"[T]he party are marshalled by Landlord Spurge into the dining room. What a quaint bit of a room it is! -- the room of all rooms for a coaching party. There are odd old pictures on the walls; curious and antique looking pieces of furniture are scattered around; grotesque, old-fashioned plates and bowls are tucked in racks and shelves. There are stuffed birds, with legends hitched to them, and a general flavor of homely, sociable ease about it all that eminently befits the occasion. Dinner is served. And such a dinner! Nothing with foreign names and tastes. Not a bit of it. Robust, hearty fare fit for the road and roadsters. Rare, juicy beef, fowl done to a nicety, mellow strawberries and cream, with such an atmosphere and such surroundings as would make a glutton of the veriest dyspeptic."
Source: AGAIN ON THE ROAD -- The Tally-Ho's First Trip Through the Freshening Country, N.Y. Herald, May 2, 1882, Quadruple Sheet, p. 10, cols. 1-2.
Clearly Spurge's Hotel was magnificently furnished. It was thought that the fire began in the hotel kitchen. There were no organized fire fighting units in any of the nearby communities at the time. The hotel and its furnishings were a total loss.
Spurge owned the furnishings, but leased the structure from Mrs. S. E. Layton, wife of William Layton. The Laytons maintained three fire insurance policies on the structure aggregating for total coverage of $6,300. That entire amount was paid to Mrs. Layton by the three insurers in a matter of weeks, before mid-December. About a month later, Robert S. Spurge collected the full amount of insurance on his personal property and hotel furniture lost in the October 28 fire. He received $4,000.
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Below is the text of a series of articles describing the fire at Spurge's Hotel at Pelham Bridge on October 28, 1882. Each is followed by a citation and link to its source.
"WESTCHESTER. . .
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Below is a list of articles and blog postings that I previously have posted regarding the subject of "Coaching to Pelham."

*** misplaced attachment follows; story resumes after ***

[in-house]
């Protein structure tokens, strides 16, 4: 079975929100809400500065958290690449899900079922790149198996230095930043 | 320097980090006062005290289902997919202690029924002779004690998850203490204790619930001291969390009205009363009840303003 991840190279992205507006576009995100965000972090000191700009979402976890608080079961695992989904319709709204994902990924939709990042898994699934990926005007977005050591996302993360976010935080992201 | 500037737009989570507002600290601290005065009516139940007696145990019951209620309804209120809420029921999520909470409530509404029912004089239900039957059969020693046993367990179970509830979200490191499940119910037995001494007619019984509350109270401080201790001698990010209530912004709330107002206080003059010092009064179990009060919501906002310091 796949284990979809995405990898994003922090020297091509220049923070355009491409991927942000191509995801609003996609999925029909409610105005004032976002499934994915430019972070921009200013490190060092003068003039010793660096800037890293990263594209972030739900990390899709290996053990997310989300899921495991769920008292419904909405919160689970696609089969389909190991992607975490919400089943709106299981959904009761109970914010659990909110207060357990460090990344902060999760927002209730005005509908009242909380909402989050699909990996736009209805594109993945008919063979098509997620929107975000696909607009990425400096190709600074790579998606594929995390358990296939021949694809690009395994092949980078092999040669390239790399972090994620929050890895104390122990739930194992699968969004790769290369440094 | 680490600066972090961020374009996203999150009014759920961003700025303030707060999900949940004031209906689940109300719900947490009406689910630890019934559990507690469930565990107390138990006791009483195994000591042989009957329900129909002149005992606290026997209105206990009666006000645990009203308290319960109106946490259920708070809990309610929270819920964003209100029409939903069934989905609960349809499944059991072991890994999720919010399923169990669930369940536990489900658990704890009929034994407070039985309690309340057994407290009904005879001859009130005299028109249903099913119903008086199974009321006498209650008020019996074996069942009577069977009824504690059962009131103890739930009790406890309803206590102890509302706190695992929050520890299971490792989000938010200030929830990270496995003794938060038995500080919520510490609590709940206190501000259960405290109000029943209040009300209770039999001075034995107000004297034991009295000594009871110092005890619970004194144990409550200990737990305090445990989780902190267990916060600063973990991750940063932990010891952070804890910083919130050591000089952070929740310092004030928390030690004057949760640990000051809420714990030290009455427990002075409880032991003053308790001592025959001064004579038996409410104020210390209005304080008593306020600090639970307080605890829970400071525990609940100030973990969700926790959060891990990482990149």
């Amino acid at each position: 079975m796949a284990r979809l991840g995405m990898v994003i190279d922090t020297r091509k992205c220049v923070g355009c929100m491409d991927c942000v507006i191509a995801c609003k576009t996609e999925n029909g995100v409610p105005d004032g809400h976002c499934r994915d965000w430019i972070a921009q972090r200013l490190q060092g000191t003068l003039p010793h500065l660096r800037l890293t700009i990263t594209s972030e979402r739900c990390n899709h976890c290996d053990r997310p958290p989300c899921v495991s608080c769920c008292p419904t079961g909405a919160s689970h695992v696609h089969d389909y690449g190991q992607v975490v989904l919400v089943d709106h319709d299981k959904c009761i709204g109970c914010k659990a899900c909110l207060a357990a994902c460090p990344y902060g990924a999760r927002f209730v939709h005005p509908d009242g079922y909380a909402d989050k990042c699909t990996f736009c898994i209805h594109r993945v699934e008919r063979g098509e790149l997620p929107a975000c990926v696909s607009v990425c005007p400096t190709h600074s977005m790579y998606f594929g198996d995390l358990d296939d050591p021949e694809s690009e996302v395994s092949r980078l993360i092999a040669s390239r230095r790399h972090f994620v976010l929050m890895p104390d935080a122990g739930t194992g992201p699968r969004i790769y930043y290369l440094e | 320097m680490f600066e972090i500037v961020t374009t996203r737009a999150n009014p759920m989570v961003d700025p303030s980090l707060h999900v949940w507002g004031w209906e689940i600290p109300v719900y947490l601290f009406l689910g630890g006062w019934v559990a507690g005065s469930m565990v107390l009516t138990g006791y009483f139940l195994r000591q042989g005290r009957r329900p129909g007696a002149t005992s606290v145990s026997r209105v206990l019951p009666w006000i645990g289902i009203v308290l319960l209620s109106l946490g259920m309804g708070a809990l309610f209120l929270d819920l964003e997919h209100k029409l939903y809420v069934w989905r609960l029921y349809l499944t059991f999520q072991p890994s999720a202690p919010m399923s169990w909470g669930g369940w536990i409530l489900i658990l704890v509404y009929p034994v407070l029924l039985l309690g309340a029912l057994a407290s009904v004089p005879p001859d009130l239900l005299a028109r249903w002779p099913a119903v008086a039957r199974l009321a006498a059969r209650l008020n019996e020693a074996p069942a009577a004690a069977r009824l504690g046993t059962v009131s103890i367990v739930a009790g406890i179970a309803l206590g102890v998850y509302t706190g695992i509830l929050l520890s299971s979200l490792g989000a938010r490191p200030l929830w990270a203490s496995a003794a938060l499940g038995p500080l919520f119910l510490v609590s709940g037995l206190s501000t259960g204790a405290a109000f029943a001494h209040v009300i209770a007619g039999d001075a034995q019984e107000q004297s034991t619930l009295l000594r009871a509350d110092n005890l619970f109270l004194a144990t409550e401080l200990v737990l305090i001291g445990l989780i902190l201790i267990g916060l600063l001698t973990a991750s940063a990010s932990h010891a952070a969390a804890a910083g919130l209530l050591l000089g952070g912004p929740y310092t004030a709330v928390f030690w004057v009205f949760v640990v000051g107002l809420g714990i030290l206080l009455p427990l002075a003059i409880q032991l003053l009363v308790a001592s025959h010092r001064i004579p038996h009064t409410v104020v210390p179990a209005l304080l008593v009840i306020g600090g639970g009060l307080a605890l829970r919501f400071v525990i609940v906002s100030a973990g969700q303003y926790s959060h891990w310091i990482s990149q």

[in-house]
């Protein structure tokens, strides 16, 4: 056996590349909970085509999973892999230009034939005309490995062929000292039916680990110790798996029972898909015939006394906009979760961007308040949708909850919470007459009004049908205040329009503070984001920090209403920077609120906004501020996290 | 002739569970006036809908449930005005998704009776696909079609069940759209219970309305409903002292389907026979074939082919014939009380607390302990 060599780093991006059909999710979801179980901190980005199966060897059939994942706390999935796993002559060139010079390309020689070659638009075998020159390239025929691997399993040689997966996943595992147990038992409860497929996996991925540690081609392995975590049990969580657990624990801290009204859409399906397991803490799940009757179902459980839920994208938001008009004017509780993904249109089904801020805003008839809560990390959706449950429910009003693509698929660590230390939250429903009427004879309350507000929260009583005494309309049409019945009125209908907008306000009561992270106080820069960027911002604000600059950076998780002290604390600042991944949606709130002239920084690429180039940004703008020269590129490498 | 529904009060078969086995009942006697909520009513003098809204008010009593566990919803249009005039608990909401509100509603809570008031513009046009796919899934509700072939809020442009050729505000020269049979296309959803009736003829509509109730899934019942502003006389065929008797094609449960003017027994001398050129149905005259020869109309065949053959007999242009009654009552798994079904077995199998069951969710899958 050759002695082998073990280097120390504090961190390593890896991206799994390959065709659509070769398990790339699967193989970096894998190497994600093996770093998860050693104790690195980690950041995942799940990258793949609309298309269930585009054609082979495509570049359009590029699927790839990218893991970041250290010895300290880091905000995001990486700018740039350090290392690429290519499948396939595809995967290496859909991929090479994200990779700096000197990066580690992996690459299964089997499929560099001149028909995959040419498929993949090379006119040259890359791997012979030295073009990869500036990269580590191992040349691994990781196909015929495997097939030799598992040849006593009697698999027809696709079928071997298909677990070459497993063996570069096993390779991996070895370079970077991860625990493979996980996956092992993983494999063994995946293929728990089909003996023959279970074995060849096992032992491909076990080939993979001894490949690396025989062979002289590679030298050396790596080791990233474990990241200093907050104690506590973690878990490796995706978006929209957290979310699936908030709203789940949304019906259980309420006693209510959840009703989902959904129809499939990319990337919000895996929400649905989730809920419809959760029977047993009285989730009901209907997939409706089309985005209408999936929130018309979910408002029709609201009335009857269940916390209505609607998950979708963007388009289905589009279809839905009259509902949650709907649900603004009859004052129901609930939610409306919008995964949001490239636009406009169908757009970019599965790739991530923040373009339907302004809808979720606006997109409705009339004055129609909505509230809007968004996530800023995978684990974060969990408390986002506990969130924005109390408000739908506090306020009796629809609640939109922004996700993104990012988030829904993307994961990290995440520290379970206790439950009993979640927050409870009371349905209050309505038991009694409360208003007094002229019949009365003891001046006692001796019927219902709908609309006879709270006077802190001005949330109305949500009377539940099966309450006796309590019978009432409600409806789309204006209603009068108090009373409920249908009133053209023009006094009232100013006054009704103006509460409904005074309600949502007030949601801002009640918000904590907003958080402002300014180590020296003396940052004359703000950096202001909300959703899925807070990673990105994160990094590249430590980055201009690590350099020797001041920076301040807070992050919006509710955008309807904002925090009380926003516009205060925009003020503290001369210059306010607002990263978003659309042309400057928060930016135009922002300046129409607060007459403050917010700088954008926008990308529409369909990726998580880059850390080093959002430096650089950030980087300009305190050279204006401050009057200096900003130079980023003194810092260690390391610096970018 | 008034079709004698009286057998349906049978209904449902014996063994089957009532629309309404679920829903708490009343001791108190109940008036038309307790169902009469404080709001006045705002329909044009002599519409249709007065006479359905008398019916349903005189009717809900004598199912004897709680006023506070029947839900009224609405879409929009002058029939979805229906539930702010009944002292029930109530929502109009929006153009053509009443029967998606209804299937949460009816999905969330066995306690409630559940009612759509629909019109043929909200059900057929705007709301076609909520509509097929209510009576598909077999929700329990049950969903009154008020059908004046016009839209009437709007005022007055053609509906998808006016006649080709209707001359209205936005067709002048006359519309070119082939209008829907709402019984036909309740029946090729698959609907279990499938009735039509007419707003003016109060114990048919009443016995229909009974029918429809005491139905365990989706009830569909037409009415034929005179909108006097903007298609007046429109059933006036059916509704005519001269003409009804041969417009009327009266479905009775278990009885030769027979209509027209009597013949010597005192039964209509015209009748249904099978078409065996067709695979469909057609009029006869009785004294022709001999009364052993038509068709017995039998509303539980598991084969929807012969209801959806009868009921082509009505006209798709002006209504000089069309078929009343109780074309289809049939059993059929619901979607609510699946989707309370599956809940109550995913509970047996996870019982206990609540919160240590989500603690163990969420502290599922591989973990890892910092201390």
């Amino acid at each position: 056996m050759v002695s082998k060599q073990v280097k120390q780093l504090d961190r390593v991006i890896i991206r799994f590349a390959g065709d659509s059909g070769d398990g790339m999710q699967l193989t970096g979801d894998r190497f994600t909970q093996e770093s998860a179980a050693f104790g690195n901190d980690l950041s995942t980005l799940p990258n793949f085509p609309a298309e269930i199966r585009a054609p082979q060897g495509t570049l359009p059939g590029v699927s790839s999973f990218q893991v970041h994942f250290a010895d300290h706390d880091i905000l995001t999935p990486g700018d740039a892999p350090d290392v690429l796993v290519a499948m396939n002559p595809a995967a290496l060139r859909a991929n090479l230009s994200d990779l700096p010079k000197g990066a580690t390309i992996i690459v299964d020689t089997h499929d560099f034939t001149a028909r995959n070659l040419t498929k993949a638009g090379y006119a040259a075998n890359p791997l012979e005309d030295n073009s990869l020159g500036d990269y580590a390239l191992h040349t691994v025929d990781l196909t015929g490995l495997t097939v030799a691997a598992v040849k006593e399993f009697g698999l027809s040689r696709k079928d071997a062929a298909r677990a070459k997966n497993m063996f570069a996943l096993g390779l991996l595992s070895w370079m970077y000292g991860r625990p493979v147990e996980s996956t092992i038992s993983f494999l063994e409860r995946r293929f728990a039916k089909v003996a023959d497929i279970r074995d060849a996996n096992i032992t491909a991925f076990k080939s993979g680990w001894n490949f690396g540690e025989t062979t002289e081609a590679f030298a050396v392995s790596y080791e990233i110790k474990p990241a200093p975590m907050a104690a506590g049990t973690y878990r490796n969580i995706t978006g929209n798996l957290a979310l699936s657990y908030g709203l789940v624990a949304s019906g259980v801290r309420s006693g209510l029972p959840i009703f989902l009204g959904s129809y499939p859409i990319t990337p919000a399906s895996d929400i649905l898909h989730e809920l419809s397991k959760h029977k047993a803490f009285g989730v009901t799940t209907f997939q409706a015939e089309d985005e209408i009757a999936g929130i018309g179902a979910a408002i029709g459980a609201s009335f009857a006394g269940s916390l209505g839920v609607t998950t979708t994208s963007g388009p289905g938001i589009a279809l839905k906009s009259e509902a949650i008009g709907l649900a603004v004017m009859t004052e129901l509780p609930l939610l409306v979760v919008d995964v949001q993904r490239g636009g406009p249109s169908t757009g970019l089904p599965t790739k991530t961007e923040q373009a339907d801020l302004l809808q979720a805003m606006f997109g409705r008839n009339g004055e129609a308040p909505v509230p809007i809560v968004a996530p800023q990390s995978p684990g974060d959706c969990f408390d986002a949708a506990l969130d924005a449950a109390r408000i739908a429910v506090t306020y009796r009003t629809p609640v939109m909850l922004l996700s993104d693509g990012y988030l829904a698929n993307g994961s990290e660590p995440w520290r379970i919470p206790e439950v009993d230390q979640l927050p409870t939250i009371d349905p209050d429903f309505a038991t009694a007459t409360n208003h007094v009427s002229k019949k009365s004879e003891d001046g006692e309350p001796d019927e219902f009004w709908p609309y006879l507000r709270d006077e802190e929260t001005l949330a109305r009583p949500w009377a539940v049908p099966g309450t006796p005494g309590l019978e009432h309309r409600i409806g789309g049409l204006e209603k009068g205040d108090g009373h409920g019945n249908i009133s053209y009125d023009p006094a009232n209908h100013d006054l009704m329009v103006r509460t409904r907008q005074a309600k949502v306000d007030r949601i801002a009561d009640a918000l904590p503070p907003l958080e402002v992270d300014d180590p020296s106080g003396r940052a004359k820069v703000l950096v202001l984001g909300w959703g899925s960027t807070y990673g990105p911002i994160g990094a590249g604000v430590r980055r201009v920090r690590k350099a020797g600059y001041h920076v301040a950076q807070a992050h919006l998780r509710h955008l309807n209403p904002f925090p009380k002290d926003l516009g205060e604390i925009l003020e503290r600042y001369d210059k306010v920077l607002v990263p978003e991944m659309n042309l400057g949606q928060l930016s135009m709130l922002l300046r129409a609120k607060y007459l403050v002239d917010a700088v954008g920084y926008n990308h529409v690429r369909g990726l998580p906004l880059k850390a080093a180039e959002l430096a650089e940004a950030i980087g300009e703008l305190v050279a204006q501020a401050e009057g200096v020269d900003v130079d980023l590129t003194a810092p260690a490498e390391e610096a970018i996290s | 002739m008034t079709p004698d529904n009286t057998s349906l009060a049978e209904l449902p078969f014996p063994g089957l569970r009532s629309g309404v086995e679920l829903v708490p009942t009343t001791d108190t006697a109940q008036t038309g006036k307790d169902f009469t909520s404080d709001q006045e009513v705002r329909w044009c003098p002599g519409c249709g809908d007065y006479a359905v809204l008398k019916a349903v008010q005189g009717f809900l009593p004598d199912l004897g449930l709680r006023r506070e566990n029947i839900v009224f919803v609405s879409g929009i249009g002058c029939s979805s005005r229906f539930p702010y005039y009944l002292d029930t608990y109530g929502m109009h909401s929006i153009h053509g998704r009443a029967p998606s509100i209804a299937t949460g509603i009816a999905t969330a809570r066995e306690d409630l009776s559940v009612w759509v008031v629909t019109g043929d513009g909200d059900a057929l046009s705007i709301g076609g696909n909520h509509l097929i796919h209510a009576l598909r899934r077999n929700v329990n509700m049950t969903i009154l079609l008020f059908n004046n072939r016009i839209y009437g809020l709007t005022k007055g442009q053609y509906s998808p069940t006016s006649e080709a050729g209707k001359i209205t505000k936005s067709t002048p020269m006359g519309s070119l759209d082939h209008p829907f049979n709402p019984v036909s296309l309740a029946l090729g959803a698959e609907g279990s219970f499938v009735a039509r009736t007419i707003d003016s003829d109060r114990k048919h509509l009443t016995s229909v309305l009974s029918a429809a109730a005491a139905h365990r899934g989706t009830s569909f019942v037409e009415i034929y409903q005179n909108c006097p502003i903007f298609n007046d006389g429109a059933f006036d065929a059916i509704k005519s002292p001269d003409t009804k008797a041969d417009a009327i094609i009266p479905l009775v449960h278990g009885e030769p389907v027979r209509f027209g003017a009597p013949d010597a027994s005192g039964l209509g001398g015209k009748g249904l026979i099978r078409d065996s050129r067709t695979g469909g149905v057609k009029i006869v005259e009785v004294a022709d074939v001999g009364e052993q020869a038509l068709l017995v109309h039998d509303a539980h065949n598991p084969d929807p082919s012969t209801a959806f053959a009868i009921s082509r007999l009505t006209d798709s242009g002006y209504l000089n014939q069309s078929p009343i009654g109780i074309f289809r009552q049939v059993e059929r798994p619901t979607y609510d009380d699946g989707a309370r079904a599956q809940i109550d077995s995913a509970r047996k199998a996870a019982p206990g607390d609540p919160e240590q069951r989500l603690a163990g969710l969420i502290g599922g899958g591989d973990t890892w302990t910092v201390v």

Bell, Blake A., Col. Delancey Kane and "The Pelham Coach" (Sep. 2003).
Thu., Jul. 28, 2016: The Chicago Tribune Lampooned Coaching to Pelham in 1884.
Wed., Jul. 30, 2014: Yet Another Attempt in 1894 to Resurrect the Glory Days of Coaching to Pelham.
Tue., Jul. 29, 2014: Wonderful Description of Coaching to Pelham on the Tally-Ho's First Trip of the Season on May 1, 1882.
Wed., Apr. 14, 2010: Col. Delancey Kane Changes the Timing and Route of The Pelham Coach in 1876.
Tue., Sep. 08, 2009: 1877 Advertisement with Timetable for the Tally Ho Coach to Pelham.
Mon., Mar. 23, 2009: The Greyhound and the Tantivy-- The Four-in-Hand Coaches that Succeeded Col. Delancey Kane's "Tally-Ho" to Pelham.
Fri., Jan. 16, 2009: The Final Trip of the First Season of Col. Delancey Kane's "New-Rochelle and Pelham Four-in-Hand Coach Line" in 1876.
Thu., Jan. 15, 2009: The First Trip of Col. Delancey Kane's "New-Rochelle and Pelham Four-in-Hand Coach Line" on May 1, 1876.
Thu., Mar. 06, 2008: Auctioning the Tantivy's Horses at the Close of the 1886 Coaching Season.
Wed., Mar. 05, 2008: Coaching to Pelham: The Tantivy Has an Accident on its Way to Pelham in 1886.
Thu., Jan. 24, 2008: An Account of the First Trip of Colonel Delancey Kane's Tally-Ho to Open the 1880 Coaching Season.
Tuesday, Jan. 8, 2008: Brief "History of Coaching" Published in 1891 Shows Ties of Sport to Pelham, New York
Thursday, August 3, 2006: Images of Colonel Delancey Kane and His "Pelham Coach" Published in 1878.
Wednesday, September 28, 2005: Taunting the Tantivy Coach on its Way to Pelham: 1886.
Wednesday, July 27, 2005: 1882 Engraving Shows Opening of Coaching Season From Hotel Brunswick to Pelham Bridge.
Thu., Jun. 09, 2005: Coaching to Pelham: Colonel Delancey Astor Kane Did Not Operate the Only Coach to Pelham.
Fri., Feb. 11, 2005: Col. Delancey Kane's "Pelham Coach", Also Known as The Tally-Ho, Is Located.
Bell, Blake A., Col. Delancey Kane and "The Pelham Coach", The Pelham Weekly, Vol. XII, No. 38, Sept. 26, 2003, p. 1, col. 1.